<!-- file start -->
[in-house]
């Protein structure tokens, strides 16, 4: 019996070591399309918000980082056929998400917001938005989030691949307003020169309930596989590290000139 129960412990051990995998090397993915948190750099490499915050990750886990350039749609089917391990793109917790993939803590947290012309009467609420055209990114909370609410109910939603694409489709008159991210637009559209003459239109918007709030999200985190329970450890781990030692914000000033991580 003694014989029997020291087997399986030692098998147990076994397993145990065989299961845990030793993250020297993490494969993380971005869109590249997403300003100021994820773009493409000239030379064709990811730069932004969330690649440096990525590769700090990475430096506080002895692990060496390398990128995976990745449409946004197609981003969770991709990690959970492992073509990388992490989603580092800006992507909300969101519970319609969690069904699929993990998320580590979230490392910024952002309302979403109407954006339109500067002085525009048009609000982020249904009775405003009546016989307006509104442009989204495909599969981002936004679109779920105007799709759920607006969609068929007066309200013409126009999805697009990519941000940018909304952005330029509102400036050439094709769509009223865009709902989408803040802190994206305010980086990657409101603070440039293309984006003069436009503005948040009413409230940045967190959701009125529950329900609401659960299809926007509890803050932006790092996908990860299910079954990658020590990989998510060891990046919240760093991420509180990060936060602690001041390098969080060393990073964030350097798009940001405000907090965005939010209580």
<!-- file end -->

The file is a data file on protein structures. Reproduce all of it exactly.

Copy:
[in-house]
């Protein structure tokens, strides 16, 4: 019996070591399309918000980082056929998400917001938005989030691949307003020169309930596989590290000139 129960412990051990995998090397993915948190750099490499915050990750886990350039749609089917391990793109917790993939803590947290012309009467609420055209990114909370609410109910939603694409489709008159991210637009559209003459239109918007709030999200985190329970450890781990030692914000000033991580 003694014989029997020291087997399986030692098998147990076994397993145990065989299961845990030793993250020297993490494969993380971005869109590249997403300003100021994820773009493409000239030379064709990811730069932004969330690649440096990525590769700090990475430096506080002895692990060496390398990128995976990745449409946004197609981003969770991709990690959970492992073509990388992490989603580092800006992507909300969101519970319609969690069904699929993990998320580590979230490392910024952002309302979403109407954006339109500067002085525009048009609000982020249904009775405003009546016989307006509104442009989204495909599969981002936004679109779920105007799709759920607006969609068929007066309200013409126009999805697009990519941000940018909304952005330029509102400036050439094709769509009223865009709902989408803040802190994206305010980086990657409101603070440039293309984006003069436009503005948040009413409230940045967190959701009125529950329900609401659960299809926007509890803050932006790092996908990860299910079954990658020590990989998510060891990046919240760093991420509180990060936060602690001041390098969080060393990073964030350097798009940001405000907090965005939010209580």